It was almost a year ago to the day that we reported on the most recent restriction on the use of methylisothiazolinone in cosmetics in the EU — to ban the use of MI in leave-on cosmetics — and now we have a new one to report on for rinse-off products.
On the 6th July 2017, COMMISSION REGULATION (EU) 2017/1224, amending Annex V to Regulation (EC) No 1223/2009 of the European Parliament and of the Council on cosmetic products, was published.
The Amendment lowered the maximum permitted concentration of MI in a rinse-off product from 0.01% to 0.0015% — in other words, from 100 parts per million (100ppm) to 15 parts per million (15ppm).
According to the Scientific Committee on Consumer Safety (SCCS), MI at this concentration in a rinse-off product is safe for the general consumer “from the point of view of induction of contact allergy” — in other words, it should not be capable of sensitising a non-MI-allergic individual to MI.
It may, and probably will, still elicit reactions in consumers already sensitised to MI.
There is a period of transition. The dates are as follows:
- From 27 January 2018 only cosmetic products which comply with the Regulation can be placed into the EU market.
- From 27 April 2018 only cosmetic products which comply with the Regulation can be sold in the EU market.
So who will this help?
Probably not those already sensitised, at least directly, as even at 15ppm many will react — and nobody is likely to want to take a risk, so label-reading and checking will remain paramount.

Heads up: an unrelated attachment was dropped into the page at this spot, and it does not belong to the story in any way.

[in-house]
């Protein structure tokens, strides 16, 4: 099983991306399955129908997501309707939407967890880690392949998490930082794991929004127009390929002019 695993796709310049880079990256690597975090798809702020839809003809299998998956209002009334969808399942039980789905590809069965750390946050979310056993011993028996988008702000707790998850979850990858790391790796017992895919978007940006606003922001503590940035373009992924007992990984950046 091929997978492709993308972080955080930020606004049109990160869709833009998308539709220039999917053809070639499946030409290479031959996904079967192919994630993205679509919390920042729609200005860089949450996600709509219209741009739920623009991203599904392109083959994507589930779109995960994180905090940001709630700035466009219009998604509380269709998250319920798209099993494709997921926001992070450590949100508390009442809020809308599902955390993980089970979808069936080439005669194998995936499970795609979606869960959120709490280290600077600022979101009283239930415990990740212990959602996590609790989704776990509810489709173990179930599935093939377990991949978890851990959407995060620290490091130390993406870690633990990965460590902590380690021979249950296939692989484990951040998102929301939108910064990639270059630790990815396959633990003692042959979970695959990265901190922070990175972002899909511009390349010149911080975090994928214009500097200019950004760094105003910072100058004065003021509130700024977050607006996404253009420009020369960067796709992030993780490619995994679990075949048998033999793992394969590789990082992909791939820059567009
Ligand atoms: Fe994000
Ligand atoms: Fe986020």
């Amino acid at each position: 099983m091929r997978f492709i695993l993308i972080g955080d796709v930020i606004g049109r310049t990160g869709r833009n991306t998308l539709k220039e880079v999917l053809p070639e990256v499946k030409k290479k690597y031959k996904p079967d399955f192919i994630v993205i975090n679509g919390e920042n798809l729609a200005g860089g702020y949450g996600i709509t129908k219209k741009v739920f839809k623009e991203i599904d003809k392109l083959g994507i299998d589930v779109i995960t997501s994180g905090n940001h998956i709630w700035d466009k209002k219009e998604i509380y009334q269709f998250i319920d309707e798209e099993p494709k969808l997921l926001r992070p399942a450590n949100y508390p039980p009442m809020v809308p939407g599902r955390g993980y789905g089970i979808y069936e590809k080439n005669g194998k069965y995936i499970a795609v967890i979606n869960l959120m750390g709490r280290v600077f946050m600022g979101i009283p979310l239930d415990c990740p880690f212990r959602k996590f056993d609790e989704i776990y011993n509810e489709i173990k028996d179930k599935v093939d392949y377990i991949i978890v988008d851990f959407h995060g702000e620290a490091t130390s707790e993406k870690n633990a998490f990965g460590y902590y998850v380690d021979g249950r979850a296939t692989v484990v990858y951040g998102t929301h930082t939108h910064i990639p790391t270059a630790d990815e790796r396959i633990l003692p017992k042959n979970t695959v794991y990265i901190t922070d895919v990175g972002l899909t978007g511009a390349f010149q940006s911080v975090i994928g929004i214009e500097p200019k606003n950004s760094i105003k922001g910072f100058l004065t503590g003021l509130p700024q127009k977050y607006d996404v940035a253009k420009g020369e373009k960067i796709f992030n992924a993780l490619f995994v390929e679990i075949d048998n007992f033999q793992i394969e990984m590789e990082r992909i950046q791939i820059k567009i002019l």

Those susceptible to allergies but not yet sensitised to MI and who use a lot of cosmetics may be helped, as it is thought this low level will help prevent future sensitisations.
How the cosmetic industry will respond and react to this restriction is unclear. At such a low concentration, MI will not be so effective at destroying bacteria, and so may need to be combined with additional preservatives such as phenoxyethanol or parabens — which many consumers like or need to avoid too — in certain formulations. This could merely result in additional ingredients — further restricting those products for consumers sensitive to other preservatives.
Alternatively, formulators and cosmetic companies may consider removing MI altogether, and look for alternative or perhaps more ‘natural’ preservative mixes for their shampoo, conditioner and shower gel formulations. We can only hope these too, in turn, do not become overused in the industry.
It may take time for the picture to become clear.